Brevetoxicosis: red tides and marine mammal mortalities. (5/14)Potent marine neurotoxins known as brevetoxins are produced by the 'red tide' dinoflagellate Karenia brevis. They kill large numbers of fish and cause illness in humans who ingest toxic filter-feeding shellfish or inhale toxic aerosols. The toxins are also suspected of having been involved in events in which many manatees and dolphins died, but this has usually not been verified owing to limited confirmation of toxin exposure, unexplained intoxication mechanisms and complicating pathologies. Here we show that fish and seagrass can accumulate high concentrations of brevetoxins and that these have acted as toxin vectors during recent deaths of dolphins and manatees, respectively. Our results challenge claims that the deleterious effects of a brevetoxin on fish (ichthyotoxicity) preclude its accumulation in live fish, and they reveal a new vector mechanism for brevetoxin spread through food webs that poses a threat to upper trophic levels. (+info)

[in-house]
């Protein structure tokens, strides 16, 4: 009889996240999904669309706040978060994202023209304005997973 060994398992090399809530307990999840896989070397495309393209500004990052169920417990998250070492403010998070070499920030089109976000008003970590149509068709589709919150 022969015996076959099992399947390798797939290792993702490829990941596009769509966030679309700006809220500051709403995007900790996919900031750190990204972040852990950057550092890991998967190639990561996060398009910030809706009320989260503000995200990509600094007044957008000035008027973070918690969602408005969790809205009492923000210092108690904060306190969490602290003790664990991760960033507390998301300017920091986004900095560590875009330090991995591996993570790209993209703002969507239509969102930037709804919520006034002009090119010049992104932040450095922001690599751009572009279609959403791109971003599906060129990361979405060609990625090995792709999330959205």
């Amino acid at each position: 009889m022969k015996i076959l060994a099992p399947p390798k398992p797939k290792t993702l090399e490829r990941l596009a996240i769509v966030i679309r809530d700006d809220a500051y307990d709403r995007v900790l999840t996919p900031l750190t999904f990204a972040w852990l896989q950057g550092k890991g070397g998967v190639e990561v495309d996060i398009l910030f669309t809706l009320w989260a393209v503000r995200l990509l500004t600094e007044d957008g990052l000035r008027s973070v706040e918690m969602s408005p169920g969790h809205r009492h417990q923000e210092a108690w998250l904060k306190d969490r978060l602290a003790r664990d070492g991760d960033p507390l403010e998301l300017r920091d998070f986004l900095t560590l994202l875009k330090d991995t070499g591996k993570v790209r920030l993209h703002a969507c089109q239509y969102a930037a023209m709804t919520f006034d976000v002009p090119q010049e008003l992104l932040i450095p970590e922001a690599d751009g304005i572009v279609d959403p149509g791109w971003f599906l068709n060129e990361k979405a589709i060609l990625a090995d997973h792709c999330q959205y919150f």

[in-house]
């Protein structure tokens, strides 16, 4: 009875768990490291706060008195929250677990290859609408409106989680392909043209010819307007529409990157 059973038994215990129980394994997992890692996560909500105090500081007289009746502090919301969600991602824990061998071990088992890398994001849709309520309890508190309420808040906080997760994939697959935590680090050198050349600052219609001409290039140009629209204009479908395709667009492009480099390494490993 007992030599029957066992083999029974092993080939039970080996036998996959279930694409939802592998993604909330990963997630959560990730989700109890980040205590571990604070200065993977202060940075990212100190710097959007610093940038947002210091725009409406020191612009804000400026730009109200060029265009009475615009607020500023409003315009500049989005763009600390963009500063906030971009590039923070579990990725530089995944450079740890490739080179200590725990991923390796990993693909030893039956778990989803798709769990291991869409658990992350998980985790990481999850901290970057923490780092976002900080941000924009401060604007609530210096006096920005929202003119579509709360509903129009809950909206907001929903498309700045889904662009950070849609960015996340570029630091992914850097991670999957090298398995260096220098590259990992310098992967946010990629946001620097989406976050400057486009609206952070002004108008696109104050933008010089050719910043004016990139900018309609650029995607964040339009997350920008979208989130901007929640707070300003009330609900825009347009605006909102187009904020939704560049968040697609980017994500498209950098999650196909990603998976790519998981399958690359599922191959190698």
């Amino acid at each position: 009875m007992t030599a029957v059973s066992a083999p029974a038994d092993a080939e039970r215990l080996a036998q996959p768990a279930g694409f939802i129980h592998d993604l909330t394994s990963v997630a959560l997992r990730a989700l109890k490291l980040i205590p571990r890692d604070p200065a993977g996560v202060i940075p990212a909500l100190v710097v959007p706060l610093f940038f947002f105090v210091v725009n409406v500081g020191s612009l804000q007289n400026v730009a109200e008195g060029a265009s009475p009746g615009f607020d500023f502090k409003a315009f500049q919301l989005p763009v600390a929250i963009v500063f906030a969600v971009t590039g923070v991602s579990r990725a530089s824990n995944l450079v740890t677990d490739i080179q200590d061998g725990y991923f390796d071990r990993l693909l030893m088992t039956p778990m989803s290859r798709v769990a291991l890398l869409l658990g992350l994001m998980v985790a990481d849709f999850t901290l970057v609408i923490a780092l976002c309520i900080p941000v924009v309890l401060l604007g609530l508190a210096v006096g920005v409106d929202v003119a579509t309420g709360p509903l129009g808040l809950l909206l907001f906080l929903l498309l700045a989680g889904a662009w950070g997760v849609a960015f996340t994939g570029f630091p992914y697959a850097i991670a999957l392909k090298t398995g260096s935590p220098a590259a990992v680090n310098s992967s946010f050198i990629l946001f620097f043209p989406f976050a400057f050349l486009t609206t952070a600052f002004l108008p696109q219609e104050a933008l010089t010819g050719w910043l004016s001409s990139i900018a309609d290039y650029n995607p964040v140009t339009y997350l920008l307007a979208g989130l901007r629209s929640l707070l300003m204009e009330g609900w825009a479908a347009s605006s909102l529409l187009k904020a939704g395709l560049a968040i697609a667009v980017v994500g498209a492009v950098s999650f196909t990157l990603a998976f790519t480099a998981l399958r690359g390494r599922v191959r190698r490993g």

Corneal avascularity is due to soluble VEGF receptor-1. (6/14)Corneal avascularity-the absence of blood vessels in the cornea-is required for optical clarity and optimal vision, and has led to the cornea being widely used for validating pro- and anti-angiogenic therapeutic strategies for many disorders. But the molecular underpinnings of the avascular phenotype have until now remained obscure and are all the more remarkable given the presence in the cornea of vascular endothelial growth factor (VEGF)-A, a potent stimulator of angiogenesis, and the proximity of the cornea to vascularized tissues. Here we show that the cornea expresses soluble VEGF receptor-1 (sVEGFR-1; also known as sflt-1) and that suppression of this endogenous VEGF-A trap by neutralizing antibodies, RNA interference or Cre-lox-mediated gene disruption abolishes corneal avascularity in mice. The spontaneously vascularized corneas of corn1 and Pax6+/- mice and Pax6+/- patients with aniridia are deficient in sflt-1, and recombinant sflt-1 administration restores corneal avascularity in corn1 and Pax6+/- mice. Manatees, the only known creatures uniformly to have vascularized corneas, do not express sflt-1, whereas the avascular corneas of dugongs, also members of the order Sirenia, elephants, the closest extant terrestrial phylogenetic relatives of manatees, and other marine mammals (dolphins and whales) contain sflt-1, indicating that it has a crucial, evolutionarily conserved role. The recognition that sflt-1 is essential for preserving the avascular ambit of the cornea can rationally guide its use as a platform for angiogenic modulators, supports its use in treating neovascular diseases, and might provide insight into the immunological privilege of the cornea. (+info)